MTN Mobile Money users will now be paying 10% more on withdrawals following an increment in charges. In a notice issued today, the withdrawal charges are now at a minimum of 330 Uganda Shillings from 300 Uganda Shillings. Depending on the amount one is withdrawing either from an agent or an ATM; the fees are up by 10percent.
Maria Kiwanuka, the finance minister at the reading of the 2014/15 National Budget proposed a 10percent excise duty levy on mobile money withdrawals. The increment in fees by the telecom company is to cater for the levy proposed by government. MTN Uganda is the first telecom company to increase withdrawal charges as a result of the new tax proposal.
These charges will take effect on 1st August 2014 according to the notice.
This is the second time a telecom company increases charges on mobile money after they remains unclear how they increased charges in 2013 but did not remit the taxes did the same at this time in 2013. In 2013/14, the Ministry of Finance Planning and Economic Development had introduced a 10percent levy on Mobile Money charges. This, according the Kiwanuka created an anomaly and even after charges were increased, the telecoms did not remit taxes to URA.
MTN Uganda is yet to respond to our queries on the proposed levy.
However, Pheona Wall, Airtel Uganda’s Public Relations Manager, admitted that “no tax was remitted to URA” because they did not transfer the levy charges to customers. Airtel Money is second to MTN Mobile Money in terms of transactions and customer numbers.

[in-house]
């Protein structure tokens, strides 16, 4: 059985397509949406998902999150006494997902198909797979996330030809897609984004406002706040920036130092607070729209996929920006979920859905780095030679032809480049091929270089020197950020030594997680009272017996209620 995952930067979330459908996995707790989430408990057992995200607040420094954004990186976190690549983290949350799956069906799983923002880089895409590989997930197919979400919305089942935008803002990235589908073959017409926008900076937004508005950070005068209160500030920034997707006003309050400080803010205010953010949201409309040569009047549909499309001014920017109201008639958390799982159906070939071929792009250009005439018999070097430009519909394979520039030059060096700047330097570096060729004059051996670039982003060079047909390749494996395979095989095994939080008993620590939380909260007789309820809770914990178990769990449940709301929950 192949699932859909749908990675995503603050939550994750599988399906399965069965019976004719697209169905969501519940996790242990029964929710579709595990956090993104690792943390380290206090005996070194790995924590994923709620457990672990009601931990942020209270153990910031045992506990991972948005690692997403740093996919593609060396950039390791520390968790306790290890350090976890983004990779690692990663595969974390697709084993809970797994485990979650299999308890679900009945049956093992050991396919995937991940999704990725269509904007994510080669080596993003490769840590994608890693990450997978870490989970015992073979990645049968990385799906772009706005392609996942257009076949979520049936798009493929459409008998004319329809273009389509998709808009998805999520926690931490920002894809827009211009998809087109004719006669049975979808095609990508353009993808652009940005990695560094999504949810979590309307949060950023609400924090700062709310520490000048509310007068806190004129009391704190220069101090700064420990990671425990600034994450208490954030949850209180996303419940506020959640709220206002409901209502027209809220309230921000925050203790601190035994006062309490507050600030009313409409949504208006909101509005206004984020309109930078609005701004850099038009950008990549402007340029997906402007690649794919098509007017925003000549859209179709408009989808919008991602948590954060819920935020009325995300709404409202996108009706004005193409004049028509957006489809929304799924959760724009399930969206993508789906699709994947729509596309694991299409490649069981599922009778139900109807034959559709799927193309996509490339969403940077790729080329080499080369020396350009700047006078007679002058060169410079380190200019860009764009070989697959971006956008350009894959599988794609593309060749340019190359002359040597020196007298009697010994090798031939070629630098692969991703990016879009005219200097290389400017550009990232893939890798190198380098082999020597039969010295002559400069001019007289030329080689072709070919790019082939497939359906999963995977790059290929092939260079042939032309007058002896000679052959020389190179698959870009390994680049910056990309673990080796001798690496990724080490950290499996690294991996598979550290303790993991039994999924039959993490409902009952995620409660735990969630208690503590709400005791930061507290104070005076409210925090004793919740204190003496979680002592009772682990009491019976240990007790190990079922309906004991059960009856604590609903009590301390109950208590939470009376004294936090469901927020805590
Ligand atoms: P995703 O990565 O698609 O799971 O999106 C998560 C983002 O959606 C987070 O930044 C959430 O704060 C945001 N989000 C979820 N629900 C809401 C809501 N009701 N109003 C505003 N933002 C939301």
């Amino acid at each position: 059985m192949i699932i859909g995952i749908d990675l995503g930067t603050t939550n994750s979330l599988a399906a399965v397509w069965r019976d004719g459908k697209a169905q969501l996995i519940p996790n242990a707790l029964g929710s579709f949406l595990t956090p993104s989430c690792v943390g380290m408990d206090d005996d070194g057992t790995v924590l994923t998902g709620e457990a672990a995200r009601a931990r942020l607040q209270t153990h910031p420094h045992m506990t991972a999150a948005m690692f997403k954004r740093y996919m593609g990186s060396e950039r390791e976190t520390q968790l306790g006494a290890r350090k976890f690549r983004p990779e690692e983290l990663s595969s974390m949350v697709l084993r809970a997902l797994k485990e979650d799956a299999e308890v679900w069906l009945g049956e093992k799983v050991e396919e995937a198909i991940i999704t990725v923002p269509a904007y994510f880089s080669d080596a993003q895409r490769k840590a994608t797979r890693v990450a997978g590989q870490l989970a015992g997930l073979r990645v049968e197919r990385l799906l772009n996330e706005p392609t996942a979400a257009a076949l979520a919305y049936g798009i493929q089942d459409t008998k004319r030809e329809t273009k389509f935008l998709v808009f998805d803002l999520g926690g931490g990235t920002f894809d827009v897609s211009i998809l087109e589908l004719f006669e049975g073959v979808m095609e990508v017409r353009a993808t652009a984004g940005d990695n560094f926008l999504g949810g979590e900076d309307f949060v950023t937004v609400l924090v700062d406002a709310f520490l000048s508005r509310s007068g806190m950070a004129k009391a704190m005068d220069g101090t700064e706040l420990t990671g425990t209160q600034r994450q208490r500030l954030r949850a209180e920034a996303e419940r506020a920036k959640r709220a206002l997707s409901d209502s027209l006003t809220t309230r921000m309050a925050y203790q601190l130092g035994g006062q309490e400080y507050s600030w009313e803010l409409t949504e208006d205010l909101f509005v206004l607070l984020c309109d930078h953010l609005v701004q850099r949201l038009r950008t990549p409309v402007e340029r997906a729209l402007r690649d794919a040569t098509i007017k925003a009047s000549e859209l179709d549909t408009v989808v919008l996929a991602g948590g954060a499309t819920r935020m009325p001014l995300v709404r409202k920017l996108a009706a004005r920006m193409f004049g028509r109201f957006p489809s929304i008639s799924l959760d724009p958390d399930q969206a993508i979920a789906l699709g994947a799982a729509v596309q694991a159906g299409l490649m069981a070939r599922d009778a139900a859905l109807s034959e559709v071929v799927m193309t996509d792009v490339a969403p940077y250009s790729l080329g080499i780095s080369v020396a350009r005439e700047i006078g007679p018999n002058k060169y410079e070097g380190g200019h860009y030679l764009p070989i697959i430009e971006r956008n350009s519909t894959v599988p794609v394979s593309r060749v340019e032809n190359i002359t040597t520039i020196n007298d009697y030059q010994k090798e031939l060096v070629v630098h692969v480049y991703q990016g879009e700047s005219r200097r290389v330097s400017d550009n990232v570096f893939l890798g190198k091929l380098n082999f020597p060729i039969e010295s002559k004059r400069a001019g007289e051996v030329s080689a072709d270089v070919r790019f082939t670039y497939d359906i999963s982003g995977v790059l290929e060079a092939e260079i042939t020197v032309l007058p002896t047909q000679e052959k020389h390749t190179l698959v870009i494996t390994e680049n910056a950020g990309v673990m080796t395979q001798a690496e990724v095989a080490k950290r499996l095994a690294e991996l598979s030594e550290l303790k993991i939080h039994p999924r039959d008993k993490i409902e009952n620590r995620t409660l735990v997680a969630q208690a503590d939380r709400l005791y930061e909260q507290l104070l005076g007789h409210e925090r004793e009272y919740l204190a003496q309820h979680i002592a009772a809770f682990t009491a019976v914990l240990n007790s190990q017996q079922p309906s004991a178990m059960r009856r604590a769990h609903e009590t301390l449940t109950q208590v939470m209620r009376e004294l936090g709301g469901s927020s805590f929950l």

In a July 2013, press statement, MTN Uganda announced an increment in charges by 10percent in a move they said was to cater for the levy by government. It still due to an anomaly and yet they have gone ahead to hike charges again.
In 2013, MTN Uganda made 147 billion Uganda Shillings from Mobile Money, up from 64 billion Shillings in 2012. Mobile money transactions at the end of 2013 were at an estimated 18.6 trillion Uganda Shillings, according to Bank of Uganda (BOU) statistics.
Pheona Wall from Airtel notes that “this tax will have an impact on the customer that is making a withdrawal.” She said Airtel was still reviewing the measure and that they will likely be passing the tax to the customer.
Mobile money, according to Musa Mayanja Lwanga, a research analyst at the Economic Policy and Research Centre, is still popular with Uganda because it is convenient, fast and affordable for many.